The world 'population bomb', a grim scenario that warns of perils of overpopulation like mass starvation and environmental deterioration, may not go off, according to a new study. The results are based on a study commissioned by Club of Rome, and say that current projections show the world population will reach a high of 8.8 billion before the middle of the century, then decline rapidly. The research says that the people could come sooner than previously thought, and earlier still if governments take progressive steps to raise average incomes and education levels.
The Guardian said that the revised forecasts are good for environment. Once the peak is reached, pressure on nature and the climate should start to ease, along with associated social and political tensions, the outlet said.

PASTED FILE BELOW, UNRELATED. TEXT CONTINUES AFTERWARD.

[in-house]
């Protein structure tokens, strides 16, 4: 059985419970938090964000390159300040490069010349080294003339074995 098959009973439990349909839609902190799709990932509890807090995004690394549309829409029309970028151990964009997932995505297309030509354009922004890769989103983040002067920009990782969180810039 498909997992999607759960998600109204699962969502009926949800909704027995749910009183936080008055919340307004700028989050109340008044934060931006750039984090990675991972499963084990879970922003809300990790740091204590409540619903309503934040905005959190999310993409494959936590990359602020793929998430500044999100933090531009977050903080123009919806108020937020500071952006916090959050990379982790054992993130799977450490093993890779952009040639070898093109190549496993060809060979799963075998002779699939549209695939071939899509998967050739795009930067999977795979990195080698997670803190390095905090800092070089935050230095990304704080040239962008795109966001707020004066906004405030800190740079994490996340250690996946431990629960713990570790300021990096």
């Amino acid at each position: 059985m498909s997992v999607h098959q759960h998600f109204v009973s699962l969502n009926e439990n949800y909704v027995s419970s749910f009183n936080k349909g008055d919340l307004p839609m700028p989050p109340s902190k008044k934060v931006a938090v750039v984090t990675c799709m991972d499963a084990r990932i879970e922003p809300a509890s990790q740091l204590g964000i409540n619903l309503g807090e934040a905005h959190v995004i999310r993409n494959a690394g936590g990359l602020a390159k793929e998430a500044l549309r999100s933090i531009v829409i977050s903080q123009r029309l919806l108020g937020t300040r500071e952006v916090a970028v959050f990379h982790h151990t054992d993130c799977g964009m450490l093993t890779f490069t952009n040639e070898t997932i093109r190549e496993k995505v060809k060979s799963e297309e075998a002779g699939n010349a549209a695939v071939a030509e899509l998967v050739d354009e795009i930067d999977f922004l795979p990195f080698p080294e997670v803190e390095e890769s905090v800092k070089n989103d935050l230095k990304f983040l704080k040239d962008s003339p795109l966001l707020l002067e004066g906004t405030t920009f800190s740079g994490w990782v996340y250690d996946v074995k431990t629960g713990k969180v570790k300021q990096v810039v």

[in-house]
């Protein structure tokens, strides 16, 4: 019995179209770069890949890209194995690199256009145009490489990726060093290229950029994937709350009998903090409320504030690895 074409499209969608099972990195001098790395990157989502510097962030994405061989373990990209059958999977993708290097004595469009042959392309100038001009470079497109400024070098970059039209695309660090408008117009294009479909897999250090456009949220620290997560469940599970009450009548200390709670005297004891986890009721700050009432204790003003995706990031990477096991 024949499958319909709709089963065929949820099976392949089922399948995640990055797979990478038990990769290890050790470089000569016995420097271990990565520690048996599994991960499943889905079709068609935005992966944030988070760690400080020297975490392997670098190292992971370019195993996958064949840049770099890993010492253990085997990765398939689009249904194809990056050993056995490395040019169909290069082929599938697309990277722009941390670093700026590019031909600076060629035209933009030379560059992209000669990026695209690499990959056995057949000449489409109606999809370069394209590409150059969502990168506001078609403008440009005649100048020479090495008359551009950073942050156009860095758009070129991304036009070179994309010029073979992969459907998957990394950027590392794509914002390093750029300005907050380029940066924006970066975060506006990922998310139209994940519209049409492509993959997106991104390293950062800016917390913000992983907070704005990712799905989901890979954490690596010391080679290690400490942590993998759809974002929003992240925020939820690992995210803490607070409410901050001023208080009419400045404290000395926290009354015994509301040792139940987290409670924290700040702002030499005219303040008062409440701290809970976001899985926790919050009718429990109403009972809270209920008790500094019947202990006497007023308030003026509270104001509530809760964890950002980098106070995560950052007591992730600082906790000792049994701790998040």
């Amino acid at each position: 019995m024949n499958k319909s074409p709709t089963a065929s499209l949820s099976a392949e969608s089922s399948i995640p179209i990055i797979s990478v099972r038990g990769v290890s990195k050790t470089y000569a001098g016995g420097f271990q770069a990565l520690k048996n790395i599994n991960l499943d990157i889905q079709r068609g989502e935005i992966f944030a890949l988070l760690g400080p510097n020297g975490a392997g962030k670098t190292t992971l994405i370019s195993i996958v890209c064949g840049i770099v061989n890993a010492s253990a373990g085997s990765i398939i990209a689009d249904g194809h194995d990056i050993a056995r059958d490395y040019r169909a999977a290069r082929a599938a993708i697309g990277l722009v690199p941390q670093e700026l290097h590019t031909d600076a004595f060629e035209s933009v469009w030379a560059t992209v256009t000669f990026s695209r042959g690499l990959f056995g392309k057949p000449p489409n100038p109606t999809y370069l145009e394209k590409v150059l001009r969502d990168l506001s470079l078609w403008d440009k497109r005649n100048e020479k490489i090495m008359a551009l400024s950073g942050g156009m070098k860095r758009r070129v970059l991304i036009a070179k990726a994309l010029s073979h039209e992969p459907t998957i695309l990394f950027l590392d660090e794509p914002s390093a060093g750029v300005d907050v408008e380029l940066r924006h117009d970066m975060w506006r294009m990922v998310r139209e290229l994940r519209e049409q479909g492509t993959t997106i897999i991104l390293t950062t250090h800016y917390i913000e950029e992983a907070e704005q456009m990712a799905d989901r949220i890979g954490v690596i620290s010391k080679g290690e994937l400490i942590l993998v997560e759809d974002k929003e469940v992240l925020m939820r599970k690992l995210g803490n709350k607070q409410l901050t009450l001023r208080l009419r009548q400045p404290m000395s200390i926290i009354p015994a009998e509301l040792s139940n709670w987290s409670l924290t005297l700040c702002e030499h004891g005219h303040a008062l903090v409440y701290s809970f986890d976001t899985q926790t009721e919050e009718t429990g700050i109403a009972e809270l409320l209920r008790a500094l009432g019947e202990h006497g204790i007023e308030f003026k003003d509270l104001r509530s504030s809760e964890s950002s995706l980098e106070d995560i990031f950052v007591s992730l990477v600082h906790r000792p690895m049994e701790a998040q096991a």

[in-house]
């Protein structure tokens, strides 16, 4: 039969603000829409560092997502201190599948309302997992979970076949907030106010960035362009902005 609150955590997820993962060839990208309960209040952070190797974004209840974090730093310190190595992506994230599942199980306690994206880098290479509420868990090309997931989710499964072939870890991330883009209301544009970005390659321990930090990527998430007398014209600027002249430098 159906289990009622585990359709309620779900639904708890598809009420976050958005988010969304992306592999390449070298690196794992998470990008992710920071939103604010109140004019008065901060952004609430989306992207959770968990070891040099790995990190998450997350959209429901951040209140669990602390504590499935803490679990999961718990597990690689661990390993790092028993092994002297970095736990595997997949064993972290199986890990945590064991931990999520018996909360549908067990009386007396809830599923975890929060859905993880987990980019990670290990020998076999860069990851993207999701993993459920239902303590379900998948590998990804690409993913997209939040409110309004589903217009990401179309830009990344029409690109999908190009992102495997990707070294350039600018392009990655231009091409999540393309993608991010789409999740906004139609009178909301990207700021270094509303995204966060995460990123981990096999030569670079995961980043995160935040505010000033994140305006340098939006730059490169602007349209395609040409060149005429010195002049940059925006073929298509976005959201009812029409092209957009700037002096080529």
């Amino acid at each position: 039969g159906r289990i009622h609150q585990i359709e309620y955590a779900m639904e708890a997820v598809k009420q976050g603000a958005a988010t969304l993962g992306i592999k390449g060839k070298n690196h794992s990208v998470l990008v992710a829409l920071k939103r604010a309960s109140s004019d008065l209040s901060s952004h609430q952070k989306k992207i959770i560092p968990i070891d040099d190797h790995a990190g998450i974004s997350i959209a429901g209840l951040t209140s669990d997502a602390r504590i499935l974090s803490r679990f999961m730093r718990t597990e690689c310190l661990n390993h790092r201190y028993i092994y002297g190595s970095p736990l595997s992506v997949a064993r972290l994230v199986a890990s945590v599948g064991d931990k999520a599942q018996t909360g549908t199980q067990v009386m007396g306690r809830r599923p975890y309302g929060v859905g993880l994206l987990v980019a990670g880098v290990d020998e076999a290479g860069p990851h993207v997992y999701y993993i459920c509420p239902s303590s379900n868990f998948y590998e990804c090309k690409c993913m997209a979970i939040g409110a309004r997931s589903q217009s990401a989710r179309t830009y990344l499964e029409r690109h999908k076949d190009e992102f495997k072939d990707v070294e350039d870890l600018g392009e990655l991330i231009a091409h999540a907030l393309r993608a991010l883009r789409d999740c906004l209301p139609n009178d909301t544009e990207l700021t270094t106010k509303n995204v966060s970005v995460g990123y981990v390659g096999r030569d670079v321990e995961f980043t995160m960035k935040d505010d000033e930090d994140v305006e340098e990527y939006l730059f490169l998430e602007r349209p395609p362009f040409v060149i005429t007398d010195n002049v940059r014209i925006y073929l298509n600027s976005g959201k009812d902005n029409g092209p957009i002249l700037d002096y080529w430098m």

However, the authors caution that falling birth rates alone will not solve the environmental problems, as the global population has already 8 billion mark.
Delving deeper, the study talks about the problems that will arrive due to declining population, such as shrinking workforce and greater stress on healthcare associated with an ageing society - pointing to the situation in Japan and South Korea.
"This gives us evidence to believe the population bomb won't go off, but we still face significant challenges from an environmental perspective. We need a lot of effort to address the current development paradigm of overconsumption and overproduction, which are bigger problems than population," Ben Callegari, one of the authors of the report, was quoted as saying by The Guardian.
The latest study presents an optimistic picture than the UN estimate last year, which said that the world population would hit 9.7 billion by the middle of the century and continue to rise for several decades afterwards.